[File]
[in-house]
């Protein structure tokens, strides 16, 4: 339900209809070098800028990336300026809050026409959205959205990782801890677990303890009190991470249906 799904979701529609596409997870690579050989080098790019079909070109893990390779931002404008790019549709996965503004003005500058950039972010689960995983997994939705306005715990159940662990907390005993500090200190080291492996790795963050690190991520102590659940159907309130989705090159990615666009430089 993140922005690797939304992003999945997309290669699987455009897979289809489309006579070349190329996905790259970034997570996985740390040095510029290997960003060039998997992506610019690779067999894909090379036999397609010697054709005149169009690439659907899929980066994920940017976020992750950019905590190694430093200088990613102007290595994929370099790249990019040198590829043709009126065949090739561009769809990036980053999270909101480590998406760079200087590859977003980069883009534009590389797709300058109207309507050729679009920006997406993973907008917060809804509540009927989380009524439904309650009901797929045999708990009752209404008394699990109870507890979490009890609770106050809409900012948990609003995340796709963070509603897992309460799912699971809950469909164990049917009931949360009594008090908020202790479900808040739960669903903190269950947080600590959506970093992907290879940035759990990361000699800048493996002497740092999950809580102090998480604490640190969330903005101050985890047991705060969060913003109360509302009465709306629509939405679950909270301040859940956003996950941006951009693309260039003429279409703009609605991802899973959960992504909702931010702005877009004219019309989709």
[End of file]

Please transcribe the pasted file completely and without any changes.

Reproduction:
[in-house]
């Protein structure tokens, strides 16, 4: 339900209809070098800028990336300026809050026409959205959205990782801890677990303890009190991470249906 799904979701529609596409997870690579050989080098790019079909070109893990390779931002404008790019549709996965503004003005500058950039972010689960995983997994939705306005715990159940662990907390005993500090200190080291492996790795963050690190991520102590659940159907309130989705090159990615666009430089 993140922005690797939304992003999945997309290669699987455009897979289809489309006579070349190329996905790259970034997570996985740390040095510029290997960003060039998997992506610019690779067999894909090379036999397609010697054709005149169009690439659907899929980066994920940017976020992750950019905590190694430093200088990613102007290595994929370099790249990019040198590829043709009126065949090739561009769809990036980053999270909101480590998406760079200087590859977003980069883009534009590389797709300058109207309507050729679009920006997406993973907008917060809804509540009927989380009524439904309650009901797929045999708990009752209404008394699990109870507890979490009890609770106050809409900012948990609003995340796709963070509603897992309460799912699971809950469909164990049917009931949360009594008090908020202790479900808040739960669903903190269950947080600590959506970093992907290879940035759990990361000699800048493996002497740092999950809580102090998480604490640190969330903005101050985890047991705060969060913003109360509302009465709306629509939405679950909270301040859940956003996950941006951009693309260039003429279409703009609605991802899973959960992504909702931010702005877009004219019309989709």